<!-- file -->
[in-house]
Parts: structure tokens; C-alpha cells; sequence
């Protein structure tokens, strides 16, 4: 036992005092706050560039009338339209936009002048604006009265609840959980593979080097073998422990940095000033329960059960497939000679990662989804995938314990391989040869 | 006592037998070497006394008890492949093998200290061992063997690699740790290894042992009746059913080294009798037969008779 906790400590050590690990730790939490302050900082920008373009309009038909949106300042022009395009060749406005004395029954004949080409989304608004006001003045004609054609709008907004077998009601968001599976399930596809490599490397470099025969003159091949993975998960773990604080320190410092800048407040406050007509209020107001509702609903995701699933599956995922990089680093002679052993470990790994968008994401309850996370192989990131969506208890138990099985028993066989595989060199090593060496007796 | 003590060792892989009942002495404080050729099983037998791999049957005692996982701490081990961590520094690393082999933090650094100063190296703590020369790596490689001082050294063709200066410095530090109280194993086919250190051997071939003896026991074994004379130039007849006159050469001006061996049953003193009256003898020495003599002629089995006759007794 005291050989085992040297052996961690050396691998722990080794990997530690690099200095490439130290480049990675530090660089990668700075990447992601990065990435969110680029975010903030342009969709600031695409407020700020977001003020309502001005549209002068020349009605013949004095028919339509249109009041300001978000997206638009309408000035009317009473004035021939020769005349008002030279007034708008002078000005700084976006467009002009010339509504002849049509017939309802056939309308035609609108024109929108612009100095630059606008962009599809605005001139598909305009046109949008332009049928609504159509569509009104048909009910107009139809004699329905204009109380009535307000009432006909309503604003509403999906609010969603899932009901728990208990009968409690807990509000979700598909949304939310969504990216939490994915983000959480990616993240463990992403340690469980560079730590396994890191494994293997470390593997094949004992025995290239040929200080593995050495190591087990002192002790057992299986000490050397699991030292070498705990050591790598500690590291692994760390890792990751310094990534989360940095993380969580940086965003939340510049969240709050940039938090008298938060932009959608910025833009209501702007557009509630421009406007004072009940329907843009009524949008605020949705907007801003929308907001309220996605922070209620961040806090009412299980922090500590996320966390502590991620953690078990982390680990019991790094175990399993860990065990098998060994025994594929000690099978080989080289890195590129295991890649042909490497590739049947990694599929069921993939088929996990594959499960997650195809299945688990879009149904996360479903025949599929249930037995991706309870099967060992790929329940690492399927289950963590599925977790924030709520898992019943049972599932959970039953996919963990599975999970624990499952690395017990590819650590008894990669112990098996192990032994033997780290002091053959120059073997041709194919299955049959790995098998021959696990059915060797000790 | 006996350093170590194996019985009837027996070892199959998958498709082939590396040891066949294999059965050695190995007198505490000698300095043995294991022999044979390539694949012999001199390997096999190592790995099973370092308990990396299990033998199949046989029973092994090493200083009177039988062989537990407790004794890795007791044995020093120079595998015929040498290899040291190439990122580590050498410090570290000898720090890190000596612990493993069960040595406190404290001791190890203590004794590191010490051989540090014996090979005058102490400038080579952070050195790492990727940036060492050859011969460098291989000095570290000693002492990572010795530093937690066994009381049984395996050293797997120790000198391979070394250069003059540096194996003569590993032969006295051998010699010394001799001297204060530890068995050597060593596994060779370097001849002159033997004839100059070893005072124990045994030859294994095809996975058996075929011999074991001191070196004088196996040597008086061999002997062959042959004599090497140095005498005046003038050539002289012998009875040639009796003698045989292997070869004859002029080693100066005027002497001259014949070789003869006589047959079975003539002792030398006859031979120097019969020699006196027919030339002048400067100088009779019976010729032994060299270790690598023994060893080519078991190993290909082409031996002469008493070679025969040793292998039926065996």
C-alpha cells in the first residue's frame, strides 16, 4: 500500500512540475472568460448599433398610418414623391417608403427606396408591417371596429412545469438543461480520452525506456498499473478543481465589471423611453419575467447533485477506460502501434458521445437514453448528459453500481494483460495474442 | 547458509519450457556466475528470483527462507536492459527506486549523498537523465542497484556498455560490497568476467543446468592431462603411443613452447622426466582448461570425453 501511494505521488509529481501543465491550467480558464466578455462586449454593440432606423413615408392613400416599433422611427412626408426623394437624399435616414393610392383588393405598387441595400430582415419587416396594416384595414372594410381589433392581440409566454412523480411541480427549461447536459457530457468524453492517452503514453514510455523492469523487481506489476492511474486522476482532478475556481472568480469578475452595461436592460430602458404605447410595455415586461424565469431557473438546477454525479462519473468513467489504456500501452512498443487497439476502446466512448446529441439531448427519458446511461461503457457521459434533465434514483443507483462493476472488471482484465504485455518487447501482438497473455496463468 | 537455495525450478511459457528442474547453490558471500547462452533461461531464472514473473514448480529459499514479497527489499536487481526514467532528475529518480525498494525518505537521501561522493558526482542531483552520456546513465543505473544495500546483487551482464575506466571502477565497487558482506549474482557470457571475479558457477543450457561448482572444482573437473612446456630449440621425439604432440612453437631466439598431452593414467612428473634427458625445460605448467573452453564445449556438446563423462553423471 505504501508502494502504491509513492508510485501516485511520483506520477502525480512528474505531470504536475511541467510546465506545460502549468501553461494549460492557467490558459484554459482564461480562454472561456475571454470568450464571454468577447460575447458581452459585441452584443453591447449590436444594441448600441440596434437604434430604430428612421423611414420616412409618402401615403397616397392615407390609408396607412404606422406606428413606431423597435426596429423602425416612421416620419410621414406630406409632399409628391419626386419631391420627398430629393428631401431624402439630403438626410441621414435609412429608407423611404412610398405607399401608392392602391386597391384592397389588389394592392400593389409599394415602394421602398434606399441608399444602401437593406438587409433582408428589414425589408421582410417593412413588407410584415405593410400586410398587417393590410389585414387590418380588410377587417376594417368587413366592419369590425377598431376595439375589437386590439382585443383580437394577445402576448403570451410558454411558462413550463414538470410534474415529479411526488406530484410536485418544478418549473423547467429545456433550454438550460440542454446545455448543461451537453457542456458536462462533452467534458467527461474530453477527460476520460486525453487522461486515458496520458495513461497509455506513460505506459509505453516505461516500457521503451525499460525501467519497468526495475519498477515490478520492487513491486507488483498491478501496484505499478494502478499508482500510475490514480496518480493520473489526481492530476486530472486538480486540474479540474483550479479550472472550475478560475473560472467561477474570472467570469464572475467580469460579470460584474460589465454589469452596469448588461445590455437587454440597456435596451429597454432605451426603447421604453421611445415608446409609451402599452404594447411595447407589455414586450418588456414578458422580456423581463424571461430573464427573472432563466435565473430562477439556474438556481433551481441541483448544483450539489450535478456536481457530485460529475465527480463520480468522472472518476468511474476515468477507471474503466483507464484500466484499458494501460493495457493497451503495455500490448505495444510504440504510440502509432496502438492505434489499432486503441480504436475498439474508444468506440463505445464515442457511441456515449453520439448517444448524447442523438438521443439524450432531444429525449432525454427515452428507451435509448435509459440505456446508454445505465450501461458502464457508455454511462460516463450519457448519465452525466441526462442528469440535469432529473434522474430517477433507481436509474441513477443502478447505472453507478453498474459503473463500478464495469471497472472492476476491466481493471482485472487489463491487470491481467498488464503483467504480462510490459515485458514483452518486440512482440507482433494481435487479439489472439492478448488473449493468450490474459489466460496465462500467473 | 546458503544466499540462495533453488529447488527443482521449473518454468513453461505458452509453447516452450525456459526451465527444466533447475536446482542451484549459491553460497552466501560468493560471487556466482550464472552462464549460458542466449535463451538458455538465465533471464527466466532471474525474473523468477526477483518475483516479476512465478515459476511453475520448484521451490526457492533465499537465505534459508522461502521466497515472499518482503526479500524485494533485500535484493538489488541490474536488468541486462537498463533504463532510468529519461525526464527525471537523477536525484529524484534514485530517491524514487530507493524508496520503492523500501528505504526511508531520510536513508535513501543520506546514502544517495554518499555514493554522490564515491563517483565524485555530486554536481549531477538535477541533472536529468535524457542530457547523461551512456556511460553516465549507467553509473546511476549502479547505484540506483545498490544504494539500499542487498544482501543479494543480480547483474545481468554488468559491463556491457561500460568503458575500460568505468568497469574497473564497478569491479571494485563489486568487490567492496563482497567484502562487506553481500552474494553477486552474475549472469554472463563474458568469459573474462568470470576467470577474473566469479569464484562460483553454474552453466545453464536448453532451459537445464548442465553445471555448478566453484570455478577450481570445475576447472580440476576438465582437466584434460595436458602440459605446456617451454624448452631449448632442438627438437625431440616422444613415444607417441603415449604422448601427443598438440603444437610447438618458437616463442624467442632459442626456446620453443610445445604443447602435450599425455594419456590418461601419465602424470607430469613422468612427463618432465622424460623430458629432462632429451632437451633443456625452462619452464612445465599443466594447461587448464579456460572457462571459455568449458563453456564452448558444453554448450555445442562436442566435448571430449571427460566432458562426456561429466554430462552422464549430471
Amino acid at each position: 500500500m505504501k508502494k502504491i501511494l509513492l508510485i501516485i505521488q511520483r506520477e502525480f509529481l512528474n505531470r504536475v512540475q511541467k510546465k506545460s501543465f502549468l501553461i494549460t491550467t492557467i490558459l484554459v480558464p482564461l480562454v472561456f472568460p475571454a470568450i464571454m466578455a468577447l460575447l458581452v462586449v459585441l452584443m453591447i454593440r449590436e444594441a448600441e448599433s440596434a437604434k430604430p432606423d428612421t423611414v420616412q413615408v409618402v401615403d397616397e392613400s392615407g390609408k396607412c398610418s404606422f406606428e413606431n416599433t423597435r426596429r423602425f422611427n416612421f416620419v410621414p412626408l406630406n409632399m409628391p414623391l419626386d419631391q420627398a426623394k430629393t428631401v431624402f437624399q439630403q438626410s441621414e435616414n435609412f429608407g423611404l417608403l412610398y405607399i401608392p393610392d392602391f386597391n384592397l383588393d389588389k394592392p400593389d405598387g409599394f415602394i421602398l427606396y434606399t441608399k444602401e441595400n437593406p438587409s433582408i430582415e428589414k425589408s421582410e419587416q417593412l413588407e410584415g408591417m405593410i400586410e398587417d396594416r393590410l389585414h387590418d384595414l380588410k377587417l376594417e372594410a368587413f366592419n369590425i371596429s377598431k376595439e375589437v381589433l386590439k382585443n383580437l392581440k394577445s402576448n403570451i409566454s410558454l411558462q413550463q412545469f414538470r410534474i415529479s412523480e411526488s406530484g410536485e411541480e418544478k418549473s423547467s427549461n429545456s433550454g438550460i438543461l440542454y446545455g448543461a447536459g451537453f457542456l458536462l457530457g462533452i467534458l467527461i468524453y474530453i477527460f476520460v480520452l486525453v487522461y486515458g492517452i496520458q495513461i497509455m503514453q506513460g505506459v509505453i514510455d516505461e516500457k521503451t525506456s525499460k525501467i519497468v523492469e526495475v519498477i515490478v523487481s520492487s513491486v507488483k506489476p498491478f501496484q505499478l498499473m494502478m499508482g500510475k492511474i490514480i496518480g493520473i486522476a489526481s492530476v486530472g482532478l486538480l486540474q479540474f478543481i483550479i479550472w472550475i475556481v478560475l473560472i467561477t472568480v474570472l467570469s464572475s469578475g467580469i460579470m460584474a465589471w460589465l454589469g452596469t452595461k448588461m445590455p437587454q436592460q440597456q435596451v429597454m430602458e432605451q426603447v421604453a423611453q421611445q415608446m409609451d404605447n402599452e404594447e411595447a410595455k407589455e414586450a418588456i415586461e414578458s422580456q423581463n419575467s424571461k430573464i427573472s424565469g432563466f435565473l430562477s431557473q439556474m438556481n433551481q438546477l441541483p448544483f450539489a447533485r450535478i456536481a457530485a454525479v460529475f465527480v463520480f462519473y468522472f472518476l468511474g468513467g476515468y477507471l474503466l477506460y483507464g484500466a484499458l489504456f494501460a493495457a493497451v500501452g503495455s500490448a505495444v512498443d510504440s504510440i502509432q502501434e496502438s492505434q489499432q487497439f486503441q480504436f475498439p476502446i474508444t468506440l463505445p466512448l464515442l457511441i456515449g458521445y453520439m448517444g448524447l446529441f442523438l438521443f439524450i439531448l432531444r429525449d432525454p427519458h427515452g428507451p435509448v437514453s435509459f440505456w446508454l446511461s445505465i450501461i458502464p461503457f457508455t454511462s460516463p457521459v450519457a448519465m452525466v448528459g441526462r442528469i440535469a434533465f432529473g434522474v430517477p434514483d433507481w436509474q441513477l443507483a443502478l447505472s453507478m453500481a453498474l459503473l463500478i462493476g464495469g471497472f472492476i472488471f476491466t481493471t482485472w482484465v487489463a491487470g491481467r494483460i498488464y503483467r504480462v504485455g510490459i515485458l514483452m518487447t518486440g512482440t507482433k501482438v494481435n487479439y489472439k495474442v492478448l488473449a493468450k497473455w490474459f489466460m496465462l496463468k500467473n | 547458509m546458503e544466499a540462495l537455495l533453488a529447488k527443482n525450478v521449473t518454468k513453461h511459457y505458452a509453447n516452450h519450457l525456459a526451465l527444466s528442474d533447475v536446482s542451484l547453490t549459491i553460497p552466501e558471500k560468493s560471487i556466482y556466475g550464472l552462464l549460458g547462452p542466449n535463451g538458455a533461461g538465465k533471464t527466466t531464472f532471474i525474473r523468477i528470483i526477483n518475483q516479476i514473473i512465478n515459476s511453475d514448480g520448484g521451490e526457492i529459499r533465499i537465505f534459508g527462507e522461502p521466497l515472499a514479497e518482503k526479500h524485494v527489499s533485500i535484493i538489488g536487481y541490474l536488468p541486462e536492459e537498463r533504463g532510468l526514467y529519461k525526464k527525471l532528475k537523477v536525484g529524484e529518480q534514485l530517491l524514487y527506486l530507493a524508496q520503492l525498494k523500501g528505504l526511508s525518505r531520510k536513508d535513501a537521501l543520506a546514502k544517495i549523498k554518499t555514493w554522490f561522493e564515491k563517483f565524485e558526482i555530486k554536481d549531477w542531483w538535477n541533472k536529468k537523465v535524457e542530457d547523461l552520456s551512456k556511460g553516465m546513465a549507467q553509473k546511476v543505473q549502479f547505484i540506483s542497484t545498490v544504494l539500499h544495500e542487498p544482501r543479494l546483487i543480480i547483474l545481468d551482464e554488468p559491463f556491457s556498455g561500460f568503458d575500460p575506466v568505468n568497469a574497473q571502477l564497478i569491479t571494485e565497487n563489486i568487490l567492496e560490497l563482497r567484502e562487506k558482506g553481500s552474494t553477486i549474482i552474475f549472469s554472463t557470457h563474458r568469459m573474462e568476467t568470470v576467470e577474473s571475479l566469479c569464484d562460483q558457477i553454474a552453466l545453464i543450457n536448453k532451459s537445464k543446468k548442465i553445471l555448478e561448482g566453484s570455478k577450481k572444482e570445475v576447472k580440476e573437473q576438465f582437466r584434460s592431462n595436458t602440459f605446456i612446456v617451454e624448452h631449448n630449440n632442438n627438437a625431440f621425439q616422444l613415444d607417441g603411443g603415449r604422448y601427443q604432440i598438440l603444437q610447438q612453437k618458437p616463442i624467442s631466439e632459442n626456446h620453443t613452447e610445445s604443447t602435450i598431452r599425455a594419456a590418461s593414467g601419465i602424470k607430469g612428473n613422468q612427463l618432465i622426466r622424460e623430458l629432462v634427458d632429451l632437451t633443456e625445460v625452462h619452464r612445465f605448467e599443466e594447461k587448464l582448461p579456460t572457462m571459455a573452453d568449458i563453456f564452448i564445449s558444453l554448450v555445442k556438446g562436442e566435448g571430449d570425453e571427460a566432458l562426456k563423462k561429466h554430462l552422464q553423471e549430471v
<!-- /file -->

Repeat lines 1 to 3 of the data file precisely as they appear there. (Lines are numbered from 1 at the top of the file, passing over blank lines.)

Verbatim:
[in-house]
Parts: structure tokens; C-alpha cells; sequence
């Protein structure tokens, strides 16, 4: 036992005092706050560039009338339209936009002048604006009265609840959980593979080097073998422990940095000033329960059960497939000679990662989804995938314990391989040869 | 006592037998070497006394008890492949093998200290061992063997690699740790290894042992009746059913080294009798037969008779 906790400590050590690990730790939490302050900082920008373009309009038909949106300042022009395009060749406005004395029954004949080409989304608004006001003045004609054609709008907004077998009601968001599976399930596809490599490397470099025969003159091949993975998960773990604080320190410092800048407040406050007509209020107001509702609903995701699933599956995922990089680093002679052993470990790994968008994401309850996370192989990131969506208890138990099985028993066989595989060199090593060496007796 | 003590060792892989009942002495404080050729099983037998791999049957005692996982701490081990961590520094690393082999933090650094100063190296703590020369790596490689001082050294063709200066410095530090109280194993086919250190051997071939003896026991074994004379130039007849006159050469001006061996049953003193009256003898020495003599002629089995006759007794 005291050989085992040297052996961690050396691998722990080794990997530690690099200095490439130290480049990675530090660089990668700075990447992601990065990435969110680029975010903030342009969709600031695409407020700020977001003020309502001005549209002068020349009605013949004095028919339509249109009041300001978000997206638009309408000035009317009473004035021939020769005349008002030279007034708008002078000005700084976006467009002009010339509504002849049509017939309802056939309308035609609108024109929108612009100095630059606008962009599809605005001139598909305009046109949008332009049928609504159509569509009104048909009910107009139809004699329905204009109380009535307000009432006909309503604003509403999906609010969603899932009901728990208990009968409690807990509000979700598909949304939310969504990216939490994915983000959480990616993240463990992403340690469980560079730590396994890191494994293997470390593997094949004992025995290239040929200080593995050495190591087990002192002790057992299986000490050397699991030292070498705990050591790598500690590291692994760390890792990751310094990534989360940095993380969580940086965003939340510049969240709050940039938090008298938060932009959608910025833009209501702007557009509630421009406007004072009940329907843009009524949008605020949705907007801003929308907001309220996605922070209620961040806090009412299980922090500590996320966390502590991620953690078990982390680990019991790094175990399993860990065990098998060994025994594929000690099978080989080289890195590129295991890649042909490497590739049947990694599929069921993939088929996990594959499960997650195809299945688990879009149904996360479903025949599929249930037995991706309870099967060992790929329940690492399927289950963590599925977790924030709520898992019943049972599932959970039953996919963990599975999970624990499952690395017990590819650590008894990669112990098996192990032994033997780290002091053959120059073997041709194919299955049959790995098998021959696990059915060797000790 | 006996350093170590194996019985009837027996070892199959998958498709082939590396040891066949294999059965050695190995007198505490000698300095043995294991022999044979390539694949012999001199390997096999190592790995099973370092308990990396299990033998199949046989029973092994090493200083009177039988062989537990407790004794890795007791044995020093120079595998015929040498290899040291190439990122580590050498410090570290000898720090890190000596612990493993069960040595406190404290001791190890203590004794590191010490051989540090014996090979005058102490400038080579952070050195790492990727940036060492050859011969460098291989000095570290000693002492990572010795530093937690066994009381049984395996050293797997120790000198391979070394250069003059540096194996003569590993032969006295051998010699010394001799001297204060530890068995050597060593596994060779370097001849002159033997004839100059070893005072124990045994030859294994095809996975058996075929011999074991001191070196004088196996040597008086061999002997062959042959004599090497140095005498005046003038050539002289012998009875040639009796003698045989292997070869004859002029080693100066005027002497001259014949070789003869006589047959079975003539002792030398006859031979120097019969020699006196027919030339002048400067100088009779019976010729032994060299270790690598023994060893080519078991190993290909082409031996002469008493070679025969040793292998039926065996």